Do you have an end of year performance coming up? Have you struggled to find a piece of English which is engaging, impressive, level appropriate and above all fun? Well, why don’t you have a look at a new poem called The Journey!
The Journey by Aled Harris is a poem designed as a class performance. It’s a simple poem, suitable for children, which uses onomatopoeia (words meant to represent sounds) as a device to emulate the sound of a train. It consists of a few different parts. The chorus and the couplets. The chorus will be spoken as the whole class. It has a couple of difficult words, but the effect that the words make together should be obvious. Being so short and repetitive, also, it shouldn’t take too long for a class to learn. Then the couplets (two rhyming lines) are spoken by individuals or small groups. The most fun element of this piece is the fact that the chorus changes as the poem progresses to enhance the feeling of being on a train. The class will need to work together to make it effective. It should be very rewarding.
To begin your rehearsals, you could build a lesson around trains and transport. Start with some simple questions: “What noises do trains make?” “Do you like trains?” “Have you ever been on a train?” and so on. Then, introduce the poem by either playing a recording or performing it yourself. You could have a little discussion with the class, asking them what the poem is about. They should instantly know it’s about trains from the sounds alone, even if they don’t understand a word. Consider teaching the words ‘rickety tracks’ and get them to form a line moving their hands in time together. If it’s a small class they could even walk round the room saying ‘rickety tracks’ together in rhythm, play-acting like a train. Try getting them at this stage to go fast and slow. You could even make a game out of it and have them race each other. Just allow the class to play with the sounds and enjoy working together. Then, once they’re confident with the first two words, you could introduce the rest of the chorus.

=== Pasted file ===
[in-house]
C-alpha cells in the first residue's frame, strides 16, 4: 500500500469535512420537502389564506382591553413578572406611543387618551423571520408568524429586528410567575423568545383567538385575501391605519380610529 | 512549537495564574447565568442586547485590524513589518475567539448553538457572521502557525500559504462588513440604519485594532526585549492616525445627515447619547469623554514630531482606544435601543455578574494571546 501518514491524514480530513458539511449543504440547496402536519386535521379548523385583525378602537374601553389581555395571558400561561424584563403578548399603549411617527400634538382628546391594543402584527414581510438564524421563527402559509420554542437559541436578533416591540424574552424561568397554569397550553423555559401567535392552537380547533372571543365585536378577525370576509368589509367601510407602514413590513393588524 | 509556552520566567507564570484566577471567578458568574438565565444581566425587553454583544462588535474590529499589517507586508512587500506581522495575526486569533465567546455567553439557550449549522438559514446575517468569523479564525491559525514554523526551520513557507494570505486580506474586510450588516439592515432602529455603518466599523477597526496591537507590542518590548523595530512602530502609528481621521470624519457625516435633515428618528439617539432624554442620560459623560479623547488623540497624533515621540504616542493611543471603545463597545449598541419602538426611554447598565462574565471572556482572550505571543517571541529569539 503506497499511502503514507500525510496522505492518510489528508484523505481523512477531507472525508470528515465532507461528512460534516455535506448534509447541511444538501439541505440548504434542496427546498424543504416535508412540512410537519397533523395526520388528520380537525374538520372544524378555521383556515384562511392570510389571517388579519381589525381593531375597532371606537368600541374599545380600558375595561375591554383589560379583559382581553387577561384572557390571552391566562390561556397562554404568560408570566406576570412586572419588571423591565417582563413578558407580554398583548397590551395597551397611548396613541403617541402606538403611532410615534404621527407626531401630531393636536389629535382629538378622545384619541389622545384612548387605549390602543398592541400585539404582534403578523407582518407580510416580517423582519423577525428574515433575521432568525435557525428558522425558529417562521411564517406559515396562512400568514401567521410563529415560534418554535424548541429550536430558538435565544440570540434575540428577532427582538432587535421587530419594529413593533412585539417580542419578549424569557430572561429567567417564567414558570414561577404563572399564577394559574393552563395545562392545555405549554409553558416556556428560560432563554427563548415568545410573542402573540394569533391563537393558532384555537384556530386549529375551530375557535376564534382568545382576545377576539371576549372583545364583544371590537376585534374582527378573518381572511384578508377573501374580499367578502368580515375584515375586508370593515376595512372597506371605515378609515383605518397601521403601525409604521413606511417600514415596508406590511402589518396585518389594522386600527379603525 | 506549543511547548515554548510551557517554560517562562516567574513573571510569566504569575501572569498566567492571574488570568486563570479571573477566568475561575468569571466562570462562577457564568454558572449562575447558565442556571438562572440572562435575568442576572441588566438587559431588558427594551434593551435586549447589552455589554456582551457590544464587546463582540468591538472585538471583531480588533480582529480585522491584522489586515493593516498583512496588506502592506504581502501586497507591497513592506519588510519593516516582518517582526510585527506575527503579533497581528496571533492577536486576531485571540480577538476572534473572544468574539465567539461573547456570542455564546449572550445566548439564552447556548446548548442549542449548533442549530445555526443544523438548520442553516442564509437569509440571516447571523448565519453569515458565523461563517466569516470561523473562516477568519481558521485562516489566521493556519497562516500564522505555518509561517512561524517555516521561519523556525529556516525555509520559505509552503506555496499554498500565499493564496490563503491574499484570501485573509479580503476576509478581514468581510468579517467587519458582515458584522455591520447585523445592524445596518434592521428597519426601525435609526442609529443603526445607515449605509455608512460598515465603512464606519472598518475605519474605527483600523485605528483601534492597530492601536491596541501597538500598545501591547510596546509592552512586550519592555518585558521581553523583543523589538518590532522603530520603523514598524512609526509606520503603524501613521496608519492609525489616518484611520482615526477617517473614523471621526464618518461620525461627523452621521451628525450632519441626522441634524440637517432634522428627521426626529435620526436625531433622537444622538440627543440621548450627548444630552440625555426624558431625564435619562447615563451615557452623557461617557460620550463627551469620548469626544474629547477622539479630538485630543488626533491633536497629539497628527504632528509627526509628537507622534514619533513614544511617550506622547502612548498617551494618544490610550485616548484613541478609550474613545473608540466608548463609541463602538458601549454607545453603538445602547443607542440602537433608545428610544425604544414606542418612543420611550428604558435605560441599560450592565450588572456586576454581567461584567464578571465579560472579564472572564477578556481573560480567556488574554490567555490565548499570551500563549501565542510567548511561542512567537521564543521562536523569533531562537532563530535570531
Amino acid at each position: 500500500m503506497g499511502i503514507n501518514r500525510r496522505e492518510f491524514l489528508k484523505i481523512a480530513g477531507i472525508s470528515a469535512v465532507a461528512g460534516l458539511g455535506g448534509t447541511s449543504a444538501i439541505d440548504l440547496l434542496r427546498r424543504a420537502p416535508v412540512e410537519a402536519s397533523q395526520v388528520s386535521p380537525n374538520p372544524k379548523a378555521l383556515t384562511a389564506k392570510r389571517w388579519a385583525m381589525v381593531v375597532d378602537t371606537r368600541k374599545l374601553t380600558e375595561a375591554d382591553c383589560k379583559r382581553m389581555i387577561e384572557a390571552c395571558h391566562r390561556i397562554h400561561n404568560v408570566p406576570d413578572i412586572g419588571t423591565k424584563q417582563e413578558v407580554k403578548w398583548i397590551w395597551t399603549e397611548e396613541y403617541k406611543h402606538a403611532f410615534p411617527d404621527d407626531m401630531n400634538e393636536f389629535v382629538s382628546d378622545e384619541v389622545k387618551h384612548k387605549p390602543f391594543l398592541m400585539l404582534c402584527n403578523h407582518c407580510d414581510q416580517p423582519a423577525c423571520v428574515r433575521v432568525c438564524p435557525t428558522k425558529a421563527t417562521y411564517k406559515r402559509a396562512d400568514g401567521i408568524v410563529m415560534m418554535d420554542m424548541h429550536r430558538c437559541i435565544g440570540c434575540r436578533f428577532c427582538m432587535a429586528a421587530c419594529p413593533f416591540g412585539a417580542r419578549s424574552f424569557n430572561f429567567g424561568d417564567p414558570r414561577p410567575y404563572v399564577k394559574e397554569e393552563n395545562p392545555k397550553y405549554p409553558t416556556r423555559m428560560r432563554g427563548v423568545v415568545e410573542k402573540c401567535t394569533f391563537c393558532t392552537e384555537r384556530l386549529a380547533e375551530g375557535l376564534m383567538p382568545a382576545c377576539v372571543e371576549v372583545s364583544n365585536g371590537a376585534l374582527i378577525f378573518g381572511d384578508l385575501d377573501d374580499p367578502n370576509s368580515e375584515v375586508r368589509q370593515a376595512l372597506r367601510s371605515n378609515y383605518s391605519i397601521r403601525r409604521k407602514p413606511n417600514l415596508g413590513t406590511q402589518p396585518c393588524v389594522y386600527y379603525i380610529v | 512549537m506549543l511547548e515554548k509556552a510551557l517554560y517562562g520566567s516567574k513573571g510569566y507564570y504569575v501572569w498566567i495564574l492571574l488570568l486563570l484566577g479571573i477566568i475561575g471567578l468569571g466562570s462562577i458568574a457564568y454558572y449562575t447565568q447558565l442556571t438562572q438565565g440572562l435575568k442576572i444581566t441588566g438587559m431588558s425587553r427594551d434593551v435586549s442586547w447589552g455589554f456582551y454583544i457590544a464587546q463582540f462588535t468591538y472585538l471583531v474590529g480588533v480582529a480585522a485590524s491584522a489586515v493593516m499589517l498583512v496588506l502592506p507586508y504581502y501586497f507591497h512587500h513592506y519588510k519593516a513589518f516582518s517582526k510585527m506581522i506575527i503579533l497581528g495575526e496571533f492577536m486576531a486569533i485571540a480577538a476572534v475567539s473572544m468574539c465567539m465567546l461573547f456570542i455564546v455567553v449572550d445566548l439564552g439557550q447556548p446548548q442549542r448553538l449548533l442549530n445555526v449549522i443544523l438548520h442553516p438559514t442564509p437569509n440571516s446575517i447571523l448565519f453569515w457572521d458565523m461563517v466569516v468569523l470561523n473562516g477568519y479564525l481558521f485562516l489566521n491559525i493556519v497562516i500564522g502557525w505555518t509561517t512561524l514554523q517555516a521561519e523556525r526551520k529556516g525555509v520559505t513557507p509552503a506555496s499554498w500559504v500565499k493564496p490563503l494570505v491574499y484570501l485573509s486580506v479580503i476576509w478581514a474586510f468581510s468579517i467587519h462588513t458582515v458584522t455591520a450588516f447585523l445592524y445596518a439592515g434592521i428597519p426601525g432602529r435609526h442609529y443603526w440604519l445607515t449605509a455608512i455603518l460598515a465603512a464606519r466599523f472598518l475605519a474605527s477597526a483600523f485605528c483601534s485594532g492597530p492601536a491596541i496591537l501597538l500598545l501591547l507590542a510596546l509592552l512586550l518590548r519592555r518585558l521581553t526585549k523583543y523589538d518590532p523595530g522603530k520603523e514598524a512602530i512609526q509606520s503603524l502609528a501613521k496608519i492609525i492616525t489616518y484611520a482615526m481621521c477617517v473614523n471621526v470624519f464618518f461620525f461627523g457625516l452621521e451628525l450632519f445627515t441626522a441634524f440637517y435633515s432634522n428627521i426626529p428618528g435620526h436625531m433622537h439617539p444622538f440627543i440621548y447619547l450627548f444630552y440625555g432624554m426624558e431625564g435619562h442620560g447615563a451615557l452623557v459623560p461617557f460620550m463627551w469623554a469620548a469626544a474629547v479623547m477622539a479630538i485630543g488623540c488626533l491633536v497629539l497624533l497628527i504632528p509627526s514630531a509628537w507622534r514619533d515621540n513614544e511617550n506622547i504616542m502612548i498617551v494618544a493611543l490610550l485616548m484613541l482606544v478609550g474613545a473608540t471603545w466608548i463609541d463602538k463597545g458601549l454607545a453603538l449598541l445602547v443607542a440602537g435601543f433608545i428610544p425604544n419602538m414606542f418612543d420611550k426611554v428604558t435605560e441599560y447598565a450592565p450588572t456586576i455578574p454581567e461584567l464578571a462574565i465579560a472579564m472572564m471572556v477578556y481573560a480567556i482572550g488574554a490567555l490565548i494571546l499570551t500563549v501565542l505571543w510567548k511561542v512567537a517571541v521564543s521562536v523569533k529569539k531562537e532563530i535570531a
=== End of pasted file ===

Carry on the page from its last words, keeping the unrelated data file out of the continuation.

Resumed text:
Perhaps at this point, you could ask the class to sit down and hand out copies to each of them. Go through the ‘solo’ couplets one by one and either ask for volunteers or assign people to say them. Practice with the class first, then allow individuals to practice. If you have a bigger class, you can even assign groups to say the couplets instead of soloists. Once everyone is comfortable with what they’re saying, you can start to have fun with how they say it. Your job here should be that of a musical conductor. Using gestures and signals to lead the class until they can work on their own. Alternatively, let a student take that role. They will really need to work on the timing to get them working as a unit.
With a little practice, this poem ought to be an amazing piece to show off the student’s ability to enjoy and play with the English language. Older students and higher levels will get it extremely quickly, lower levels might take a bit longer. Bear in mind that this is not for beginners and extremely young children will lack the required co-ordination and teamwork.
If you like this poem and would like to see some more work by Aled Harris, please extract the QR code and follow his WeChat account, Simple English Poems, where he posts one new poem a week.